April 1972 -- An excavation of a site in the deserts of Iraq unearthed a ceramic artifact of mysterious origin. Carbon dating has shown the artifact to be approximately 5,000 years old, and it use is unknown. Cylindrical, it has two chambers, some flattened metal, and two spikes puncturing the cap of the vessel. "We have no idea what such a vase could have been used for and it doesn't match up with the kinds of crockery, vases, and utensils we are used to finding out here."," says Russel McCafferey, Ph.D., who lead the dig.
Did ancient man possess the secret of electricity?
Hassim Obajuan, a native Iraqi and a graduate professor at Oxford University
claims that the vessel could have been a primitive battery, capable of
creating a mild electric charge when the chambers were filled with simple
acidic compounds, such as lemon juice. "It wouldn't have been enough to
power much. The electricity might not have been used for power as it is
today, rather it might have taken a more ceremonial or magical use."
"There is no chance it is a battery of any kind," argues Abdul Ali, State's
official for Iraq. Mr. Ali holds a Masters Degree in Cultural Anthropology
from America's Harvard University. "The nomadic people didn't have any use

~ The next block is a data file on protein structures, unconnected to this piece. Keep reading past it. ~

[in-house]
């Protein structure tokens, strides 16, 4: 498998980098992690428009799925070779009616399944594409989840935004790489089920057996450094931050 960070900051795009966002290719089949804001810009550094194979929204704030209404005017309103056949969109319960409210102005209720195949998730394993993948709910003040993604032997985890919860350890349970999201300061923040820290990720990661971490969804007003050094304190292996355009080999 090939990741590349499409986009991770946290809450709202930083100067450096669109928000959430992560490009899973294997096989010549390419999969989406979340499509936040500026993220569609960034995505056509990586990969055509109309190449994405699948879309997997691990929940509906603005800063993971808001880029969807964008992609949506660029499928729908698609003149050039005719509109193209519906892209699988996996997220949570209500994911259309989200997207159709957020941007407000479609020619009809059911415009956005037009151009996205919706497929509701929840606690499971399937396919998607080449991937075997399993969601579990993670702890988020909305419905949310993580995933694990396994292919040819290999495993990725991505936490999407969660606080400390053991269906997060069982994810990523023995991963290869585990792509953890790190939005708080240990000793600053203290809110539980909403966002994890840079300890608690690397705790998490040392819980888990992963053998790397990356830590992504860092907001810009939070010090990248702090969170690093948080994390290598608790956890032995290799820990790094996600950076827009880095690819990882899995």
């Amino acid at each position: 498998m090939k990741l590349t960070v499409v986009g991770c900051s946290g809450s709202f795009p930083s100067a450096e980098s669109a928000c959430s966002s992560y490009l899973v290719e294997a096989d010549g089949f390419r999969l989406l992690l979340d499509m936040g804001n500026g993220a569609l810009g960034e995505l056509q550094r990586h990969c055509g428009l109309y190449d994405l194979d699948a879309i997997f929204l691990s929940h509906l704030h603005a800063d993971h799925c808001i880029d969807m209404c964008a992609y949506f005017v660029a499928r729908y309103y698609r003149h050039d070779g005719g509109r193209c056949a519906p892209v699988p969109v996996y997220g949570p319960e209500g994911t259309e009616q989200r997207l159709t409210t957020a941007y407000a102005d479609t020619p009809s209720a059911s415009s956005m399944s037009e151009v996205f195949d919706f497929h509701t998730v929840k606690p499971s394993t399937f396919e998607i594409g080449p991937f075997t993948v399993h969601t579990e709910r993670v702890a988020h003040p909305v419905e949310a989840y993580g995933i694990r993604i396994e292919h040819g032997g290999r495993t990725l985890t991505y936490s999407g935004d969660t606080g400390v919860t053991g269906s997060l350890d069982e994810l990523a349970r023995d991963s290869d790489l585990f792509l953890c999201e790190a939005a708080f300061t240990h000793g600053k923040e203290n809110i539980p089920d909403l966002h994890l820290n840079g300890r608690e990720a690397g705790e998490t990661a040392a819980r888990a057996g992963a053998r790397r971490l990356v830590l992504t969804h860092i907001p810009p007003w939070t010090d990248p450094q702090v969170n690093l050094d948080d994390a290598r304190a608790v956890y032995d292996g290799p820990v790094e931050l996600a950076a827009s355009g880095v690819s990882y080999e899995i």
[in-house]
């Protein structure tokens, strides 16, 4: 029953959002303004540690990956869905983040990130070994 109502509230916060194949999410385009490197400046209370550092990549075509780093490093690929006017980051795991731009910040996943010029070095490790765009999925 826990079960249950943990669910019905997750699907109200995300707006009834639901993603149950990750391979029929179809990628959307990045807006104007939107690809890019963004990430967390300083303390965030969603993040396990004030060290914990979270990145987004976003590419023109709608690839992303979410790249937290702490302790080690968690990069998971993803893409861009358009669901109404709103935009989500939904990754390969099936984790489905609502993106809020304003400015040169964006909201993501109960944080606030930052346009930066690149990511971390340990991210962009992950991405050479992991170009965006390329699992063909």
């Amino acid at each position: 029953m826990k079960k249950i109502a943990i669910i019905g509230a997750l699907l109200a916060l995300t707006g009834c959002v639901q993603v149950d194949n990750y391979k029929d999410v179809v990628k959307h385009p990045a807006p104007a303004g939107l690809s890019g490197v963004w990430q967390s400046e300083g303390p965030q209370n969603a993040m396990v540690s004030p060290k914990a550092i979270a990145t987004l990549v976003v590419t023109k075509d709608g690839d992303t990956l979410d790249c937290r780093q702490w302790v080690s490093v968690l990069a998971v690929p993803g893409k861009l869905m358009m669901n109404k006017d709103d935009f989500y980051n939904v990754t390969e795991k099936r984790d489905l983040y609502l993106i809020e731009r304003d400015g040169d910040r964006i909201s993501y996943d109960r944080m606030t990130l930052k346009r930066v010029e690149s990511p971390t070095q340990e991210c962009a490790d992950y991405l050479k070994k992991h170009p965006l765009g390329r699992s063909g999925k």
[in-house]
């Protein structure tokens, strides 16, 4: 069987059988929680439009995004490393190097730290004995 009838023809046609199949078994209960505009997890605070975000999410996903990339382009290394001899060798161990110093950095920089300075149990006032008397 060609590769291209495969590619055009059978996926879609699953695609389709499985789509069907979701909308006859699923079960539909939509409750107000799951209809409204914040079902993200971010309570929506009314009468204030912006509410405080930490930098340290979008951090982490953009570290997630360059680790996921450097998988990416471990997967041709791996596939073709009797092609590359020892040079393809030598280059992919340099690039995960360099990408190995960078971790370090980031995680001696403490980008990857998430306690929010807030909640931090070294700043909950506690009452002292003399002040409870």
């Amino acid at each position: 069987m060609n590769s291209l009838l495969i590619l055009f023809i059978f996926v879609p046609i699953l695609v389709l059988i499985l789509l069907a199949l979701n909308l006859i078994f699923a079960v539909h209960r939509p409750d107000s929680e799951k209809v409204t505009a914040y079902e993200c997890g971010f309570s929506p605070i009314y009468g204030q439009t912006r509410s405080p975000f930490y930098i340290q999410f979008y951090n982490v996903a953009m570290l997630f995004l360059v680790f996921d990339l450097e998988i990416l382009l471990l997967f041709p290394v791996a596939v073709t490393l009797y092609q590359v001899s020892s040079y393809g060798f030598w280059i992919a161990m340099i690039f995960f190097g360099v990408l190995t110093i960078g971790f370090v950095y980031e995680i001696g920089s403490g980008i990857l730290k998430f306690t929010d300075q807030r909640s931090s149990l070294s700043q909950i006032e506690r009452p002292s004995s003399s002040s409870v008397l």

for such petty magic. There was no need for it, simply. They barely had
enough room for their crockery, and even that was often left behind for the
sake of room. The nomads of the time of Avram were superstitious, yes, but
not a sophisticated people."
The "Veloms-McCafferey Chalice" as its come to be known, sparked an
international incident of its own when McCafferey attempted to have it taken
out of Iraq to be studied by scientists in the American state of Maryland.
"First they want to rip Arrarat apart and now this. We let that artifact out
of the country and I don't care what treaty you sign, we'll never see it
again. That is property of our country and we will keep it." Says Ali.
"Until we get that artifact into the hands of scientists, it will be
impossible to know what it's design serves. I don't think that even Mister
Ali would argue that full knowledge of this artifact would serve to benefit
all of mankind." Says McCafferey.
Until such a time as the Iraqi government allows the mysterious device to be
delivered into the hands of scientists, it will likely remain in a Baghdad
museum (pictured, with its curators Hassan Haveth and Shimon Abdulan) for
public display. "We prefer it that way, and it remains here for our people."
"Iraq's Arcane Battery," Unexplainable magazine, Vol. 3 issue 12, 1973 Sion Press
photo courtesy of Sion Press